In Fig. 2, the effect of the inclusion of photon emission in the angularordered parton shower is shown. Events at \(z_\gamma =1\) are isolated photons (“jets” for which all of the jet energy is carried by a single photon), while events at lower \(z_\gamma \) come from hard collinear photon emission from the final state quark jets. We see clearly that the results from Herwig++ have no component at large \(z_\gamma \) at all, while all of the Herwig 7.0 variants are much closer to the data with that including matching to NLO QED as well as QCD giving the best agreement. QED radiation within the dipole shower is subject to ongoing development and will be available in a future release.
Finally, in Fig. 4 we show the jet activity in \(\mathrm {t\bar{t}}\) events at the LHC, as revealed by the gap fraction, i.e. the fraction of events for which the sum of the transverse momenta of all additional jets in the prescribed rapidity region is less than \(Q_{\mathrm {sum}}\). Herwig++ 2.7 is seen to have far too little jet activity (too many gap events). While Herwig 7.0 with the shower alone is somewhat closer to the data at small \(Q_\mathrm{{sum}}\), a clear deficit is seen for hard jet events at high \(Q_\mathrm{{sum}}\), while both the NLO matching schemes describe the data well.
This is of course just a very small selection of the large number of distributions that have been checked against data in the final preparations of Herwig version 7.0, and more will be shown for specific processes in a series of forthcoming papers.
9 Summary and outlook
We have presented version 7.0 of the Herwig event generator, based on previous Herwig++ development and the experience gained with the HERWIG event generator. The new program features significant improvements as compared to both the Herwig++ 2.x series and the HERWIG 6 event generator, amongst them a powerful framework for NLO calculations and a number of improvements to both shower modules. Several accompanying publications containing detailed coverage of both physics and technical aspects will follow in due course, as well as an updated large and detailed manual to replace [2]. A completely new documentation system is already in place for Herwig 7 to allow the user to exploit the full capability of the new program. The methods and code developed within this release will also form the basis for ongoing and future development such as multijet merging at both leading and nexttoleading order, and electroweak corrections.
Footnotes
 1.
Other choices of colour bases are straightforward to implement through a very transparent interface.
 2.
With the proviso discussed below for \(g\rightarrow q\bar{q}\) branchings or in the QED case \(\gamma \rightarrow f\bar{f}\) splittings.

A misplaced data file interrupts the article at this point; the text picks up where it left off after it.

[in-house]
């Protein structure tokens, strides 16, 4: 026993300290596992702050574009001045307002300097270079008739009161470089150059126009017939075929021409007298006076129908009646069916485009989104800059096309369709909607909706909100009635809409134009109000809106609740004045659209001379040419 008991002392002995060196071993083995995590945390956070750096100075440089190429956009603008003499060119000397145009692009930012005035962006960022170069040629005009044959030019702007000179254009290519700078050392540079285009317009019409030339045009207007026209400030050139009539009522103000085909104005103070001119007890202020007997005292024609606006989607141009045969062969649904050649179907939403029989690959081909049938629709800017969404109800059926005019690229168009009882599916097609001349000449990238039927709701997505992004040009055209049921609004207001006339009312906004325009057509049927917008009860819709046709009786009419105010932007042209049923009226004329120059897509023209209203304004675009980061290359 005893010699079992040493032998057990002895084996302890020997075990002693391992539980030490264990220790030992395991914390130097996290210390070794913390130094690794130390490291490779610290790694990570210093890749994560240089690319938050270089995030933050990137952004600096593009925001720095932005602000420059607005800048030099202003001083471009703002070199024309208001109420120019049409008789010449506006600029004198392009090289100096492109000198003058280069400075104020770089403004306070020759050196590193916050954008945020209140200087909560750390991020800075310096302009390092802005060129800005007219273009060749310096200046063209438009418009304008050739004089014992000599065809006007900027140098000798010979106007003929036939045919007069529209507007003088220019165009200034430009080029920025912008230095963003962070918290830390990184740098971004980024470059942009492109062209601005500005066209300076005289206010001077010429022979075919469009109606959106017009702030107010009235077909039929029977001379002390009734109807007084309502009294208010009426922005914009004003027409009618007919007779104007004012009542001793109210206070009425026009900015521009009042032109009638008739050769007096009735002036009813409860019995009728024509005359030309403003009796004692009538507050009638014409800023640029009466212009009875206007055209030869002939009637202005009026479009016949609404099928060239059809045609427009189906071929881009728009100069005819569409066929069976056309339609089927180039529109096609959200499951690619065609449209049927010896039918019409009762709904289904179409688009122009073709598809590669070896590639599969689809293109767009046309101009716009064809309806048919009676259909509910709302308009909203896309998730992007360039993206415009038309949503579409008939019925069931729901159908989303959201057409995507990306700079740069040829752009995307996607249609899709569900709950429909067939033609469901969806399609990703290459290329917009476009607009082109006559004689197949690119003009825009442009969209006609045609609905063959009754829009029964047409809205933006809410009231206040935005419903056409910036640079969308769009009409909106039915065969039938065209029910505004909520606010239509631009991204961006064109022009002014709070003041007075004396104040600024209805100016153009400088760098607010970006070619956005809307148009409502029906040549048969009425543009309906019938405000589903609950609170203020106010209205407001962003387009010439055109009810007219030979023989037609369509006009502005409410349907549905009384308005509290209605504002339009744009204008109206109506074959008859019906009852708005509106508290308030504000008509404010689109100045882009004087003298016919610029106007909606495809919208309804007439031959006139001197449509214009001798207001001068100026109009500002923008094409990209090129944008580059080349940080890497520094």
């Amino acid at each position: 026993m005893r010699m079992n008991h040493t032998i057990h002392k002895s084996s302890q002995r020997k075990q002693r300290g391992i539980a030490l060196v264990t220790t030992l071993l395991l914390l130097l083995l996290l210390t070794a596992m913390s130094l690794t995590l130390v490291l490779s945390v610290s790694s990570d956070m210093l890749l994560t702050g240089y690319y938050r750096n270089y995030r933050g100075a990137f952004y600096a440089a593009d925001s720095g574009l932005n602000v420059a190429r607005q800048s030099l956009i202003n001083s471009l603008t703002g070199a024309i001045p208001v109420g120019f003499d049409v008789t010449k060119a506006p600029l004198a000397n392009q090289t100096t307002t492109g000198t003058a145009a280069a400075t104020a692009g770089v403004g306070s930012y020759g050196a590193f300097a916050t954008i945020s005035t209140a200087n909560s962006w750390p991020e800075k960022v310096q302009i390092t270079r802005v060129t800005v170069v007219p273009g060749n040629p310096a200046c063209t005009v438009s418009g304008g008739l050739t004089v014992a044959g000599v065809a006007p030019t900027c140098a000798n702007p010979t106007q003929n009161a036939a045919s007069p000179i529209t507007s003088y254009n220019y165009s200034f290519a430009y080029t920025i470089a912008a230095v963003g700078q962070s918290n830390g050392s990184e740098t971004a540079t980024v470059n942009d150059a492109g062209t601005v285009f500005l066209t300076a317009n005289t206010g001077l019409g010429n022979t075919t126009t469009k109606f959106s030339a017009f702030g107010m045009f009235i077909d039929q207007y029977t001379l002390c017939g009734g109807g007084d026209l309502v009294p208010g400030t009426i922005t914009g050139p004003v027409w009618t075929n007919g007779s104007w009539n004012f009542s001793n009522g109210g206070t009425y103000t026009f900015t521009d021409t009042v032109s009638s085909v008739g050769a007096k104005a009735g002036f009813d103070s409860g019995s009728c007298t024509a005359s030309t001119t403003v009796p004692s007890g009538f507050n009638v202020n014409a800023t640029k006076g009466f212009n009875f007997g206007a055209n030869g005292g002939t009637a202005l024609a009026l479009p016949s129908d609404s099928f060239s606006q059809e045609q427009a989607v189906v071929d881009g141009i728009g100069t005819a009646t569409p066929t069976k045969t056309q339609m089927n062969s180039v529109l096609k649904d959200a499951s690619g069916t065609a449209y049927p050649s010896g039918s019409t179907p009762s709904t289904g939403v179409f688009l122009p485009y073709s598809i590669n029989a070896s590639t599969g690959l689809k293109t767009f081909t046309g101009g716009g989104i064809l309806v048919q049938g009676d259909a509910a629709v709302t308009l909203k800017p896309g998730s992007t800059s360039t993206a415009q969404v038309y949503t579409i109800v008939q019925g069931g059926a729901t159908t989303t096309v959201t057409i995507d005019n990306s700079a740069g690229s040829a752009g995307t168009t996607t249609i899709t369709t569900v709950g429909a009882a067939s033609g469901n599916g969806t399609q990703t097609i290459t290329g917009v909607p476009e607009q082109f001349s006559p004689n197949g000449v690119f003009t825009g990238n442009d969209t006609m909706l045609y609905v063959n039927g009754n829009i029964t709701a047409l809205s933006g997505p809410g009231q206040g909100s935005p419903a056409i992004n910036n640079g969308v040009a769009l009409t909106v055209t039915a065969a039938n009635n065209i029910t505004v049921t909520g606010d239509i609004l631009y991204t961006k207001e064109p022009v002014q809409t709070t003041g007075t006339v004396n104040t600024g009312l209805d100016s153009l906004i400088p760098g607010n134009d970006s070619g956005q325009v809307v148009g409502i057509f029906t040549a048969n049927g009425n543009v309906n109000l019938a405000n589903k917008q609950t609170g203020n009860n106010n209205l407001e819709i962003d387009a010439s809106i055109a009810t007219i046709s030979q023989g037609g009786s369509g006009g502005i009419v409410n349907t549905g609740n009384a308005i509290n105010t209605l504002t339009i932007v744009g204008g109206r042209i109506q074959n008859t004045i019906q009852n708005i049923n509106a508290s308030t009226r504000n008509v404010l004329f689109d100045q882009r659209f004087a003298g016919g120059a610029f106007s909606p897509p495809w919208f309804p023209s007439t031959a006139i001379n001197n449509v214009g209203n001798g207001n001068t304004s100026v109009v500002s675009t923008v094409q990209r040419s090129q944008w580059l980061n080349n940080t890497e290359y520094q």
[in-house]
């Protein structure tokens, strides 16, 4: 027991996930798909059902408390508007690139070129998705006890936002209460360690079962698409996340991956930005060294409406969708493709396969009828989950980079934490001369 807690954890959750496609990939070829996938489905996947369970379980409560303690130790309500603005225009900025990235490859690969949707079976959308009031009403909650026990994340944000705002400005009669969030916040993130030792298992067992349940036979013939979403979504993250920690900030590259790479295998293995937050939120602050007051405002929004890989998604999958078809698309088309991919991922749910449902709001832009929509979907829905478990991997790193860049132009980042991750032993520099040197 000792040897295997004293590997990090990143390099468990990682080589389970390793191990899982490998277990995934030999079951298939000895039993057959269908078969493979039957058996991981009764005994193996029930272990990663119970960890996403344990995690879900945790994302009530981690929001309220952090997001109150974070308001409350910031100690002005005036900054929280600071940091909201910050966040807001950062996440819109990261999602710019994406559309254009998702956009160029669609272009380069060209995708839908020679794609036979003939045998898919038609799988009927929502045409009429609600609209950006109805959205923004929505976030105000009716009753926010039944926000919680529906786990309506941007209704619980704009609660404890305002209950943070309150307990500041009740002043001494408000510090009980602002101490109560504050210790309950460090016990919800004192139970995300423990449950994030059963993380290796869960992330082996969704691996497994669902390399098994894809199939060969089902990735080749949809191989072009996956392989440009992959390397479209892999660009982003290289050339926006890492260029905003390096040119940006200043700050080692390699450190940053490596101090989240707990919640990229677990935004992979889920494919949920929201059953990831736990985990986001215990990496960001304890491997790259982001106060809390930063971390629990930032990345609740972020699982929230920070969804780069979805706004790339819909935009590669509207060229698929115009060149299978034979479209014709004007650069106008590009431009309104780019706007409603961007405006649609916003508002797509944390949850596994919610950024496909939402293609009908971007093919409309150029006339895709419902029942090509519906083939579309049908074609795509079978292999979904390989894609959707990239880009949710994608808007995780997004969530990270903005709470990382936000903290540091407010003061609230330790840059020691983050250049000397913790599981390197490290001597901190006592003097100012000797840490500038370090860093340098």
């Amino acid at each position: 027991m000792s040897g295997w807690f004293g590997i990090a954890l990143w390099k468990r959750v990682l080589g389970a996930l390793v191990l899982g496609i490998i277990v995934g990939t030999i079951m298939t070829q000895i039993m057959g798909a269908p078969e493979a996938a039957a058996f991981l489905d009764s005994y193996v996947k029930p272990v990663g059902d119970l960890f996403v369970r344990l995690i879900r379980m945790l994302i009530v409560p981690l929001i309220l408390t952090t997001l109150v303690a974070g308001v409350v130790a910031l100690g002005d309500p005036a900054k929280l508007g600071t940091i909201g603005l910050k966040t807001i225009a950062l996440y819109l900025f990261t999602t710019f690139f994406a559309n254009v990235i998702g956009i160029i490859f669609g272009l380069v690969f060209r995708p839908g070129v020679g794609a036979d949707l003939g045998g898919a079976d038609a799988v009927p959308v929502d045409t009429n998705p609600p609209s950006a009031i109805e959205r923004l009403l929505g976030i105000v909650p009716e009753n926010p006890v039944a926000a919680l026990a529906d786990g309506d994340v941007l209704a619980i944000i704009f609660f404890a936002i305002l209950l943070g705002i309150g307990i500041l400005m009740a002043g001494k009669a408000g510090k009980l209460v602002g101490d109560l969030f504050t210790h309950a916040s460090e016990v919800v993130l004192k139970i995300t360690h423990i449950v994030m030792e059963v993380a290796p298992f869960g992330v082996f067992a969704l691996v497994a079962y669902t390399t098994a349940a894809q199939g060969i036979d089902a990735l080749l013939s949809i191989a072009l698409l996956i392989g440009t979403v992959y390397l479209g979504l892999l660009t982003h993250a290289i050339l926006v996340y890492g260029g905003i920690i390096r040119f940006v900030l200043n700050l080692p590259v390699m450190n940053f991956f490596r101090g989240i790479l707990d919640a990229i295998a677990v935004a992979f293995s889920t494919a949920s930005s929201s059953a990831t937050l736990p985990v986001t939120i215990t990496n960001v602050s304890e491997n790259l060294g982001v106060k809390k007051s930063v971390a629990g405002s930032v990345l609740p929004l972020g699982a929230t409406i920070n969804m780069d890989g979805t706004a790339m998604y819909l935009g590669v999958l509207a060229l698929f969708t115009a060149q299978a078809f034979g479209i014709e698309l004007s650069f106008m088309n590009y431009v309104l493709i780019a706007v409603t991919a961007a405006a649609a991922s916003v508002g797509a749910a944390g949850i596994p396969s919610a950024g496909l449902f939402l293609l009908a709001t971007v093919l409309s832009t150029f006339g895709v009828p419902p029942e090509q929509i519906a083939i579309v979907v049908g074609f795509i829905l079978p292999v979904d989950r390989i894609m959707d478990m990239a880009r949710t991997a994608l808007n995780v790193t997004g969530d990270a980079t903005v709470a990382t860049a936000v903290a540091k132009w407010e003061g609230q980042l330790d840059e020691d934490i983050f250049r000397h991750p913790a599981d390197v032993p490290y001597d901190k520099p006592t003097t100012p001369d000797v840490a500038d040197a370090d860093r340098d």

3.
A similar change has been introduced in the dipole shower.
 4.
 5.
The old read step is still available, representing the subsequent execution of both the build and the integrate steps in one step.
Notes
Acknowledgments
We are grateful to the authors of the predecessor HERWIG and Herwig++ programs for their many inputs into the development of Herwig and to the many users whose feedback has led to its improvement. We are especially indebted to Leif Lönnblad for his authorship of ThePEG, on which Herwig is built, and his close collaboration, and also to the authors of Rivet and Professor. We would like to thank Terrance Figy for numerous discussions, testing and feedback. We are also grateful to Malin Sjödahl for providing the ColorFull library for distribution along with Herwig. This work was supported in part by the European Union as part of the FP7 Marie Curie Initial Training Network MCnetITN (PITNGA2012315877). It was also supported in part by the Lancaster–Manchester–Sheffield Consortium for Fundamental Physics under STFC Grant ST/L000520/1 and the Institute for Particle Physics Phenomenology under STFC Grant ST/G000905/1. AP and SP acknowledge support by FP7 Marie Curie Intra European Fellowships (PIEFGA2013622071 and PIEFGA2013628739 respectively). CR acknowledges support by the German Federal Ministry of Education and Research (BMBF). SP is grateful to DESY Hamburg and KIT for kind hospitality while part of this work was completed, as well as for providing computing resources. We are also grateful to the Cloud Computing for Science and Economy project (CC1) at IFJ PAN (POIG 02.03.0300033/0904) in Cracow and the U.K. GridPP project whose resources were used to carry out some of the numerical calculations for this project. Thanks also to Mariusz Witek and Miłosz Zdybał for their help with CC1 and Oliver Smith for his help with grid computing.